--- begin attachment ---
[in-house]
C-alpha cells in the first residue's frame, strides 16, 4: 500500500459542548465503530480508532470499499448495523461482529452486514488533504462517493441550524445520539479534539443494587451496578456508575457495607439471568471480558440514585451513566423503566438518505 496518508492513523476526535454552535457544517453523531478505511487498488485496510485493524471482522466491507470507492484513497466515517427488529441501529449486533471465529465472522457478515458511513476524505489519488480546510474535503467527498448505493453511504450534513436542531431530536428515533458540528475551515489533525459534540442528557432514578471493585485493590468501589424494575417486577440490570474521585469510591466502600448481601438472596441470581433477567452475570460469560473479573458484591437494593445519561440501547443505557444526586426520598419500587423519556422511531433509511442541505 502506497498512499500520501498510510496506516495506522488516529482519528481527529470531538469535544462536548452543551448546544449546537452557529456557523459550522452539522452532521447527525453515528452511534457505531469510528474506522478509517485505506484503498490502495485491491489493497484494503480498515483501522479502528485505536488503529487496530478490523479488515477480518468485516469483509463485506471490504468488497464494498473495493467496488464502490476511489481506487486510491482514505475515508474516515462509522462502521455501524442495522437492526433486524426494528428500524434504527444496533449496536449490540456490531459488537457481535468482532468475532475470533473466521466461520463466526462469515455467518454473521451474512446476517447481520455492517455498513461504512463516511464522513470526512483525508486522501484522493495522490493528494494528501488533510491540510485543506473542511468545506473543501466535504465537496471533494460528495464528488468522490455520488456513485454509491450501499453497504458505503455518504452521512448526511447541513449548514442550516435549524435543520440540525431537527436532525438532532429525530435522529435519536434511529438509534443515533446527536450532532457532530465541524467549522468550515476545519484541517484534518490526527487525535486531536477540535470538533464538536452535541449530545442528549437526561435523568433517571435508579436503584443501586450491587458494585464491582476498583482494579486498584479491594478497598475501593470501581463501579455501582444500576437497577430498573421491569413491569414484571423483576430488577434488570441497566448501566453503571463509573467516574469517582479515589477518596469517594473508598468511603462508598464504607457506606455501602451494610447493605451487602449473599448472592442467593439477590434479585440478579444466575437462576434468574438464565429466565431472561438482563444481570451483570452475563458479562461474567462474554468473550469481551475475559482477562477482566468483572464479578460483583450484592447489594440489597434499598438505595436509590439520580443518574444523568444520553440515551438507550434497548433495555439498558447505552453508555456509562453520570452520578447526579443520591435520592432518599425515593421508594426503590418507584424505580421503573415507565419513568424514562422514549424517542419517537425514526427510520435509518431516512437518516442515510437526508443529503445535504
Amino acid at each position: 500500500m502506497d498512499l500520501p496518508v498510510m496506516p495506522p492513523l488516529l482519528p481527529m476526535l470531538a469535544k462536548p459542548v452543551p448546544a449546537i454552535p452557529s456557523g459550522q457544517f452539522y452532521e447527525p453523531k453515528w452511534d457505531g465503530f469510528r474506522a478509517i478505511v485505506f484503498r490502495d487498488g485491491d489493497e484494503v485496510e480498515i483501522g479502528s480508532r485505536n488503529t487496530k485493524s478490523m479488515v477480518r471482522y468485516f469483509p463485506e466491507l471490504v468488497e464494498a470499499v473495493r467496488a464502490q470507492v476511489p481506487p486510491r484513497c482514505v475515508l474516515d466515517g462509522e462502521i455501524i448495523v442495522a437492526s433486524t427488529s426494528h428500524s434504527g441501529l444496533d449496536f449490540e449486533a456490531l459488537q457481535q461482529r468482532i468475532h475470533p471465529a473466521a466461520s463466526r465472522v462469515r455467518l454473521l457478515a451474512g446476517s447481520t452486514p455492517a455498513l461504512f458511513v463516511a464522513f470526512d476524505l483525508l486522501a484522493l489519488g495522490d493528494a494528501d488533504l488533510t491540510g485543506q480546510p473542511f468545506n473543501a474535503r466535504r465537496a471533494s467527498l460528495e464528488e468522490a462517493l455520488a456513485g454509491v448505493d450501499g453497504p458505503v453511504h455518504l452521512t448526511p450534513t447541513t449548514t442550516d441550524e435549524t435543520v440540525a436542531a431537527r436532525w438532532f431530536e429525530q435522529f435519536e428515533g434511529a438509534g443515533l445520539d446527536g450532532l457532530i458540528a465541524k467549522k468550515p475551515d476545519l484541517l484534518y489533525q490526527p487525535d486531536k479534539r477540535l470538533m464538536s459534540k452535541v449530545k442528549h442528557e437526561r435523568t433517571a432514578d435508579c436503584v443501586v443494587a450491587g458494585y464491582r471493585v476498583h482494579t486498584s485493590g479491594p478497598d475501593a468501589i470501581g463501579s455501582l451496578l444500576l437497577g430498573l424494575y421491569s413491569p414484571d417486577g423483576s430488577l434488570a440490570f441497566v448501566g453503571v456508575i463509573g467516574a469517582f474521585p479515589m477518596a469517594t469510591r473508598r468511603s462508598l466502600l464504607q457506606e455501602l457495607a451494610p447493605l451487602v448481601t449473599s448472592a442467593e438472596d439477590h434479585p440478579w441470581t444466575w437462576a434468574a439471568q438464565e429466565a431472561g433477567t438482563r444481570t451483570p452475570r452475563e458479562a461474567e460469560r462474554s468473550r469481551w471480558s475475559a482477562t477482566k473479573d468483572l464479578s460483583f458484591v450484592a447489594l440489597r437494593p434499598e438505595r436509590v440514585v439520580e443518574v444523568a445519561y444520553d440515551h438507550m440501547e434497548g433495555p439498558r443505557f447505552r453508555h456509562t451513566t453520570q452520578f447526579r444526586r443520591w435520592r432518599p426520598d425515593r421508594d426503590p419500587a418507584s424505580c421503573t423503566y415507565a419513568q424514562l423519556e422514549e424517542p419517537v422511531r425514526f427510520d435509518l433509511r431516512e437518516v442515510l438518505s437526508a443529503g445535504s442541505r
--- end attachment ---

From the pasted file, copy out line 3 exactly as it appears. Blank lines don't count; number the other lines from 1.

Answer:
Amino acid at each position: 500500500m502506497d498512499l500520501p496518508v498510510m496506516p495506522p492513523l488516529l482519528p481527529m476526535l470531538a469535544k462536548p459542548v452543551p448546544a449546537i454552535p452557529s456557523g459550522q457544517f452539522y452532521e447527525p453523531k453515528w452511534d457505531g465503530f469510528r474506522a478509517i478505511v485505506f484503498r490502495d487498488g485491491d489493497e484494503v485496510e480498515i483501522g479502528s480508532r485505536n488503529t487496530k485493524s478490523m479488515v477480518r471482522y468485516f469483509p463485506e466491507l471490504v468488497e464494498a470499499v473495493r467496488a464502490q470507492v476511489p481506487p486510491r484513497c482514505v475515508l474516515d466515517g462509522e462502521i455501524i448495523v442495522a437492526s433486524t427488529s426494528h428500524s434504527g441501529l444496533d449496536f449490540e449486533a456490531l459488537q457481535q461482529r468482532i468475532h475470533p471465529a473466521a466461520s463466526r465472522v462469515r455467518l454473521l457478515a451474512g446476517s447481520t452486514p455492517a455498513l461504512f458511513v463516511a464522513f470526512d476524505l483525508l486522501a484522493l489519488g495522490d493528494a494528501d488533504l488533510t491540510g485543506q480546510p473542511f468545506n473543501a474535503r466535504r465537496a471533494s467527498l460528495e464528488e468522490a462517493l455520488a456513485g454509491v448505493d450501499g453497504p458505503v453511504h455518504l452521512t448526511p450534513t447541513t449548514t442550516d441550524e435549524t435543520v440540525a436542531a431537527r436532525w438532532f431530536e429525530q435522529f435519536e428515533g434511529a438509534g443515533l445520539d446527536g450532532l457532530i458540528a465541524k467549522k468550515p475551515d476545519l484541517l484534518y489533525q490526527p487525535d486531536k479534539r477540535l470538533m464538536s459534540k452535541v449530545k442528549h442528557e437526561r435523568t433517571a432514578d435508579c436503584v443501586v443494587a450491587g458494585y464491582r471493585v476498583h482494579t486498584s485493590g479491594p478497598d475501593a468501589i470501581g463501579s455501582l451496578l444500576l437497577g430498573l424494575y421491569s413491569p414484571d417486577g423483576s430488577l434488570a440490570f441497566v448501566g453503571v456508575i463509573g467516574a469517582f474521585p479515589m477518596a469517594t469510591r473508598r468511603s462508598l466502600l464504607q457506606e455501602l457495607a451494610p447493605l451487602v448481601t449473599s448472592a442467593e438472596d439477590h434479585p440478579w441470581t444466575w437462576a434468574a439471568q438464565e429466565a431472561g433477567t438482563r444481570t451483570p452475570r452475563e458479562a461474567e460469560r462474554s468473550r469481551w471480558s475475559a482477562t477482566k473479573d468483572l464479578s460483583f458484591v450484592a447489594l440489597r437494593p434499598e438505595r436509590v440514585v439520580e443518574v444523568a445519561y444520553d440515551h438507550m440501547e434497548g433495555p439498558r443505557f447505552r453508555h456509562t451513566t453520570q452520578f447526579r444526586r443520591w435520592r432518599p426520598d425515593r421508594d426503590p419500587a418507584s424505580c421503573t423503566y415507565a419513568q424514562l423519556e422514549e424517542p419517537v422511531r425514526f427510520d435509518l433509511r431516512e437518516v442515510l438518505s437526508a443529503g445535504s442541505r